6 July 2006
Giant Parasol To Help Image Distant Planets
by Kate Melville
Astronomers could soon be using a gigantic space-parasol to block out starlight that interferes with the view of planets in other solar systems. The daisy-shaped space shield could be used in conjunction with an orbiting telescope to get clear images of the more than 175 planets that have been discovered orbiting other stars, say the authors of a University of Colorado at Boulder (CU) study, just published in Nature.
Made of thin plastic, the "starshade" would allow a telescope trailing thousands of miles behind it to image light from distant planets skimming by the giant petals without being swamped by light from the parent stars, explained CU's Professor Webster Cash. This would allow astronomers to then identify planetary features like oceans, continents, polar caps and cloud banks and even detect biomarkers like methane, oxygen and water if they exist.
"We think this is a compelling concept, particularly because it can be built today with existing technology," said Cash. "We will be able to study Earth-like planets tens of trillions of miles away and chemically analyze their atmospheres for signs of life."
It's envisaged that the telescope and starshade - dubbed the New Worlds Imager - would be launched together into an orbit roughly 1 million miles from Earth. The starshade would then be unfurled and small thrusters would move it into the lines of sight of nearby stars thought to harbor planets. The thrusters would be intermittently turned on to hold the starshade steady during the observations of the planets, which would appear as bright specks. The paper includes solutions to optical challenges like the bending and scattering of light between the pliable, 50-yard-in-diameter starshade and the space telescope, which would orbit in tandem roughly 15,000 miles apart.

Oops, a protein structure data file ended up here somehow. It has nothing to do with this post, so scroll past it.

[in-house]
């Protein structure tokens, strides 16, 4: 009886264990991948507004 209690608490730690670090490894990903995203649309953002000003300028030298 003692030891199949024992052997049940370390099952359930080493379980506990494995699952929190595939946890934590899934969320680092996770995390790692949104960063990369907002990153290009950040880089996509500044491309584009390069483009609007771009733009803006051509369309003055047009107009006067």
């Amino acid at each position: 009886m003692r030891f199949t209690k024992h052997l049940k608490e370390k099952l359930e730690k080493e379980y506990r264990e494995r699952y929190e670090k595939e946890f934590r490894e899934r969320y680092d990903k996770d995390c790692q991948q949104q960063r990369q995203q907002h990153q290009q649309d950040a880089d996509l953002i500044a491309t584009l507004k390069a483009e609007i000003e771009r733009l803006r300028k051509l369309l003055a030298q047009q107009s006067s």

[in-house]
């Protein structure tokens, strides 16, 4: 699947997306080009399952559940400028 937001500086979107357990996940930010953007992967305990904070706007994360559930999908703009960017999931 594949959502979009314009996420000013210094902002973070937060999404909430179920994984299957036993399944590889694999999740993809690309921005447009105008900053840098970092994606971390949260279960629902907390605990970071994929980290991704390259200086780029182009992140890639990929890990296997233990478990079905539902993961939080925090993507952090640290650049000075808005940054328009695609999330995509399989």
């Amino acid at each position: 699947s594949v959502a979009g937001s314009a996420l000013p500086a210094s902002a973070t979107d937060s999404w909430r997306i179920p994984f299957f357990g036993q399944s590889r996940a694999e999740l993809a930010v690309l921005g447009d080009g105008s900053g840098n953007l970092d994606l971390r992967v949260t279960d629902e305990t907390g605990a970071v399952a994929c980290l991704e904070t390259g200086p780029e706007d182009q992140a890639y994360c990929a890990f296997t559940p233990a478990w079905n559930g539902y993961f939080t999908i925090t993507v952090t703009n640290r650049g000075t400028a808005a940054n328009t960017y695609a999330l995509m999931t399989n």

Other proposals for imaging distant planets involve suppressing parent starlight once it has entered the telescope - an enormously complicated exercise. "In contrast, this is a very clean and simple optical concept, and may be the most promising idea yet on how to directly image our Earth-like neighbors," said Marc Kuchner, of NASA's Goddard Space Flight Center's Exoplanets and Stellar Astrophysics Laboratory.
An even more advanced version of the imaging system might involve a ring of telescopes placed on the moon beneath a fleet of orbiting starshades that would allow scientists to actually photograph distant, Earth-like planets, Cash speculated. "There is a bit of Buck Rogers in the New Worlds Imager concept, but seeking and mapping new lands is something that seems to ring deep in the human psyche."
Source: University of Colorado at Boulder